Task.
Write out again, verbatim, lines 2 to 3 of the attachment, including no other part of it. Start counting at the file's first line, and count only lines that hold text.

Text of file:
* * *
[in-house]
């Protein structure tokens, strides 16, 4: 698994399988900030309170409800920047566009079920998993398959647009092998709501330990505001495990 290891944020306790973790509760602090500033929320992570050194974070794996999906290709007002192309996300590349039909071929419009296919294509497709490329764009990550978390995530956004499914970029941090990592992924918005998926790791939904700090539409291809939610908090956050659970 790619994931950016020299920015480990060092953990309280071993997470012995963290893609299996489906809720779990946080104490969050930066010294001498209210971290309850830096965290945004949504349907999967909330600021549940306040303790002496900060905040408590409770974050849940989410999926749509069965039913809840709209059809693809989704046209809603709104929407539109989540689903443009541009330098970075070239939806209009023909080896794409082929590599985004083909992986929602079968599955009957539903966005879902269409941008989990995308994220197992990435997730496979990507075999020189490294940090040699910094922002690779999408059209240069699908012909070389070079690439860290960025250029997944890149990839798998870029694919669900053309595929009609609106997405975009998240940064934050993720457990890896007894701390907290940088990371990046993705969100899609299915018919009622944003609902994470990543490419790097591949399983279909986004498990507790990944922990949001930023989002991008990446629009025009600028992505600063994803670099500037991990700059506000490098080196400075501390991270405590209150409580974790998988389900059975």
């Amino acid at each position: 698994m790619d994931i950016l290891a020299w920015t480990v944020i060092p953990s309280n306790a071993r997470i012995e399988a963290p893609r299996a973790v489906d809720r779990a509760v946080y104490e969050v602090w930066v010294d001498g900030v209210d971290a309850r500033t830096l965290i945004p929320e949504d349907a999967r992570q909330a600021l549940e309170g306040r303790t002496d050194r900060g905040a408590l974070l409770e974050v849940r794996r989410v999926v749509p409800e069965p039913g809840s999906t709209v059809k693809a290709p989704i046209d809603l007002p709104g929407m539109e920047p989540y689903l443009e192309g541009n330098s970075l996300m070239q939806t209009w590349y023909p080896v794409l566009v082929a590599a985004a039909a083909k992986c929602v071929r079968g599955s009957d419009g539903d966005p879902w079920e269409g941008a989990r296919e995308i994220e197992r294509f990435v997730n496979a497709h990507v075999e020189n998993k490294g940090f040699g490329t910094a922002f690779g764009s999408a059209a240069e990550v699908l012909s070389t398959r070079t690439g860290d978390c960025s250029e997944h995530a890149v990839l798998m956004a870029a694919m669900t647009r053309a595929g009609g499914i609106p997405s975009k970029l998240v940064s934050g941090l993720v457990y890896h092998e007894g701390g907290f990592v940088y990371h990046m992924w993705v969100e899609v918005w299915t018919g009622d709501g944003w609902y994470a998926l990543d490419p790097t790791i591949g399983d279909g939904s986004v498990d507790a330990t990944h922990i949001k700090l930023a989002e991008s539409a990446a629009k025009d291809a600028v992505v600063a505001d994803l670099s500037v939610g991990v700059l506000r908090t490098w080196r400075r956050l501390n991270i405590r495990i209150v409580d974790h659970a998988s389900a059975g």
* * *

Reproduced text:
């Protein structure tokens, strides 16, 4: 698994399988900030309170409800920047566009079920998993398959647009092998709501330990505001495990 290891944020306790973790509760602090500033929320992570050194974070794996999906290709007002192309996300590349039909071929419009296919294509497709490329764009990550978390995530956004499914970029941090990592992924918005998926790791939904700090539409291809939610908090956050659970 790619994931950016020299920015480990060092953990309280071993997470012995963290893609299996489906809720779990946080104490969050930066010294001498209210971290309850830096965290945004949504349907999967909330600021549940306040303790002496900060905040408590409770974050849940989410999926749509069965039913809840709209059809693809989704046209809603709104929407539109989540689903443009541009330098970075070239939806209009023909080896794409082929590599985004083909992986929602079968599955009957539903966005879902269409941008989990995308994220197992990435997730496979990507075999020189490294940090040699910094922002690779999408059209240069699908012909070389070079690439860290960025250029997944890149990839798998870029694919669900053309595929009609609106997405975009998240940064934050993720457990890896007894701390907290940088990371990046993705969100899609299915018919009622944003609902994470990543490419790097591949399983279909986004498990507790990944922990949001930023989002991008990446629009025009600028992505600063994803670099500037991990700059506000490098080196400075501390991270405590209150409580974790998988389900059975």
């Amino acid at each position: 698994m790619d994931i950016l290891a020299w920015t480990v944020i060092p953990s309280n306790a071993r997470i012995e399988a963290p893609r299996a973790v489906d809720r779990a509760v946080y104490e969050v602090w930066v010294d001498g900030v209210d971290a309850r500033t830096l965290i945004p929320e949504d349907a999967r992570q909330a600021l549940e309170g306040r303790t002496d050194r900060g905040a408590l974070l409770e974050v849940r794996r989410v999926v749509p409800e069965p039913g809840s999906t709209v059809k693809a290709p989704i046209d809603l007002p709104g929407m539109e920047p989540y689903l443009e192309g541009n330098s970075l996300m070239q939806t209009w590349y023909p080896v794409l566009v082929a590599a985004a039909a083909k992986c929602v071929r079968g599955s009957d419009g539903d966005p879902w079920e269409g941008a989990r296919e995308i994220e197992r294509f990435v997730n496979a497709h990507v075999e020189n998993k490294g940090f040699g490329t910094a922002f690779g764009s999408a059209a240069e990550v699908l012909s070389t398959r070079t690439g860290d978390c960025s250029e997944h995530a890149v990839l798998m956004a870029a694919m669900t647009r053309a595929g009609g499914i609106p997405s975009k970029l998240v940064s934050g941090l993720v457990y890896h092998e007894g701390g907290f990592v940088y990371h990046m992924w993705v969100e899609v918005w299915t018919g009622d709501g944003w609902y994470a998926l990543d490419p790097t790791i591949g399983d279909g939904s986004v498990d507790a330990t990944h922990i949001k700090l930023a989002e991008s539409a990446a629009k025009d291809a600028v992505v600063a505001d994803l670099s500037v939610g991990v700059l506000r908090t490098w080196r400075r956050l501390n991270i405590r495990i209150v409580d974790h659970a998988s389900a059975g």